It is shameful that it took a court ruling to prompt Emanuel to be honest with the public about closed cases and doubly shameful that it took another lawsuit to force this week’s release. How much better would Chicago’s police department be if the resources spent fighting to hide bad behavior had been spent on making it less frequent?
As for other elected officials, “the City Council approved a $5 million settlement with McDonald’s family, whose attorneys had obtained the video,” the Chicago Reporter notes. “They said it showed McDonald walking away from police at the time of the shooting, contradicting the police story that he was threatening or had ‘lunged at’ cops. The settlement included a provision keeping the video confidential.”
This is typical municipal behavior, but that doesn’t make it right. If a city is going to spend $5 million in taxpayer money to compensate someone for an employee’s misconduct, the public has a right to see the evidence in question, both to judge whether such a staggering sum is justified and to be aware of whatever went so very wrong.
Cops Covering for Other Cops
It would be more difficult for Chicago police officers to get away with misbehavior if not for two enabling forces: the loyalty of fellow cops and backup from a powerful police union. Both factors appear to have played a role in the McDonald case.
- There is circumstantial evidence that Chicago police officers erased surveillance footage captured at a Burger King restaurant located near the shooting.
- Though multiple officers were on the scene when Van Dyke committed a homicide that looks like a murder to most everyone who views the footage, none of them has spoken out publicly to criticize their colleague. And Van Dyke evidently felt comfortable shooting as he did despite being surrounded by other cops.
- A Chicago police-union spokesman, Pat Camden, misled the public about what happened on the night of the shooting, as a comparison of his statement with other witnesses and the just-released dash-cam footage demonstrates.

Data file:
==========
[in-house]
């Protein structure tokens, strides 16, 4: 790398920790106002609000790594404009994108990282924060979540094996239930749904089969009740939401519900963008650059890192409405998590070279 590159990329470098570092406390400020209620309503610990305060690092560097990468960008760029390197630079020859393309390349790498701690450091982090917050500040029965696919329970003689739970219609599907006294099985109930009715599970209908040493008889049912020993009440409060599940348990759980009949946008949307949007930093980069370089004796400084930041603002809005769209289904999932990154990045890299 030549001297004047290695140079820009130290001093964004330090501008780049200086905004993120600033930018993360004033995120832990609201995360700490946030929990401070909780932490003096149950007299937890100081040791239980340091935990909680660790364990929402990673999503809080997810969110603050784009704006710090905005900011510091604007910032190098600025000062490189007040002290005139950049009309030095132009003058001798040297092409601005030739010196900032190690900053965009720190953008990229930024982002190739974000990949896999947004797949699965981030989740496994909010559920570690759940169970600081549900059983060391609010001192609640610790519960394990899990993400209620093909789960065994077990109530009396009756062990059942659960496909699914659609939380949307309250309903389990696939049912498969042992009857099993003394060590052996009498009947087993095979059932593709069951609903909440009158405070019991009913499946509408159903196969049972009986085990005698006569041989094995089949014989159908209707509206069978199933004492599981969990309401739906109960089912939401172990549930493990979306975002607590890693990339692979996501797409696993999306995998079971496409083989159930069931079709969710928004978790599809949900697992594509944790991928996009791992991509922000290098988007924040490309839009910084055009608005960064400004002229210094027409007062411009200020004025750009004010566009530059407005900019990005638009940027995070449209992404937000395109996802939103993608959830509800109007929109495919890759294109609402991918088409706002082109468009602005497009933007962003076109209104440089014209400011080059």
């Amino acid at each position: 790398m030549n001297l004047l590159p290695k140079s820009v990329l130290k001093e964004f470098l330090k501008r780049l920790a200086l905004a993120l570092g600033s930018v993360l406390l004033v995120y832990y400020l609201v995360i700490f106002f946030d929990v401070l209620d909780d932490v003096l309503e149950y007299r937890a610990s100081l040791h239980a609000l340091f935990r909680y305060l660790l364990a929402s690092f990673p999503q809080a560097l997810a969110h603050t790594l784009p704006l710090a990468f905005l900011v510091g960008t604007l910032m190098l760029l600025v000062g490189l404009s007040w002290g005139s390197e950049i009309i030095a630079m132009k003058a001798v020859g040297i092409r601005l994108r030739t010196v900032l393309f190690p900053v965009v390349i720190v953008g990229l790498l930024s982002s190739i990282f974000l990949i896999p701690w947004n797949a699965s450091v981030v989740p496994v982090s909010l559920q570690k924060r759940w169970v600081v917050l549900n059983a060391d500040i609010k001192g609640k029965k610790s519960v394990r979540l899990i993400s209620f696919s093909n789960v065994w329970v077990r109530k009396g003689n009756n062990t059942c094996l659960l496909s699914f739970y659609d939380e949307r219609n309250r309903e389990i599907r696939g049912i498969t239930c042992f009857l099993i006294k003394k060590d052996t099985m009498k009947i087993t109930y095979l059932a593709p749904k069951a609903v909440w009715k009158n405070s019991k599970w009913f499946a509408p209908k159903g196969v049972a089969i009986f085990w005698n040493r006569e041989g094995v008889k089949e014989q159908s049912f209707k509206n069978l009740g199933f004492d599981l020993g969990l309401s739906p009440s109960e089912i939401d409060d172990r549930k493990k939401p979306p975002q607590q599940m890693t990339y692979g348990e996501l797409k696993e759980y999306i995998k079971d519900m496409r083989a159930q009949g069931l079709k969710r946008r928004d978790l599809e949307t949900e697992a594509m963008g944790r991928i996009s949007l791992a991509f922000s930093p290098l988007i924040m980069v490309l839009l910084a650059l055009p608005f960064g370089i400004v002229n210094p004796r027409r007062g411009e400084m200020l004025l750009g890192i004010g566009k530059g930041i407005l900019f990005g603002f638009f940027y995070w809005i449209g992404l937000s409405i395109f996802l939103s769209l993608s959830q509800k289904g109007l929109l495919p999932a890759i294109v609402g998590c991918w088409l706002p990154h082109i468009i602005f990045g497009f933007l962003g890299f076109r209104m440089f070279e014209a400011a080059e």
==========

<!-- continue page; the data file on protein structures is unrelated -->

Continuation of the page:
Credulous Media Reports
Despite the fact that police union officials regularly defend cops regardless of whether they are at fault or not, media outlets frequently let them shape early coverage of police killings. In Chicago, Pat Camden has outsized media influence.
In breaking story after breaking story across all media platforms in the last several years, Pat Camden has served as the primary explainer of why the officer had to shoot. Employees of the Chicago Police Department's Office of News Affairs, the customary and preferred conduit for exculpatory accounts, are quoted far less often in these breaking stories even though they, too, are on the scene. Why? Because Camden, the union guy, is talkative and forthcoming in the hours when authorities are still polishing their formal statements and running them through channels.
Camden said that in 2011, those then leading Chicago's Fraternal Order of Police lodge contracted with him to fill those temporary info-vacuums with the officers' side of the story. Until that time, the FOP's president served as its spokesman and was seldom if ever quoted in breaking stories.
But now, whenever a Chicago police officer seriously wounds or kills someone in the line of duty, Camden rushes to the scene—he lives in Will County—and consults with the union representative who has spoken directly to the officer who fired his gun. He then relays this thirdhand account of the incident to the reporters itching to file their stories. And yes, sure, per Camden, every shooting is justified—he and I have tangled on this issue, most memorably in 2000 when he was on the city payroll and I wrote a column challenging the killing of a belligerent homeless man who menaced an officer, though the man was armed with nothing but a table fork. But in fairness to Camden and to the reporters and news outlets who cite him, his versions of events are almost always identical in key respects to the versions later released by the department. So why quote a union mouthpiece on the details of something as fraught as a police shooting? The answer seems to be, why not?
The practice of quoting this man as the most definitive voice in stories on police shootings was always dubious. Now, every news outlet in Chicago is on notice: He led them egregiously astray on one of the highest profile killings in recent memory. Surely the local press won’t continue behaving as if his credibility is undiminished?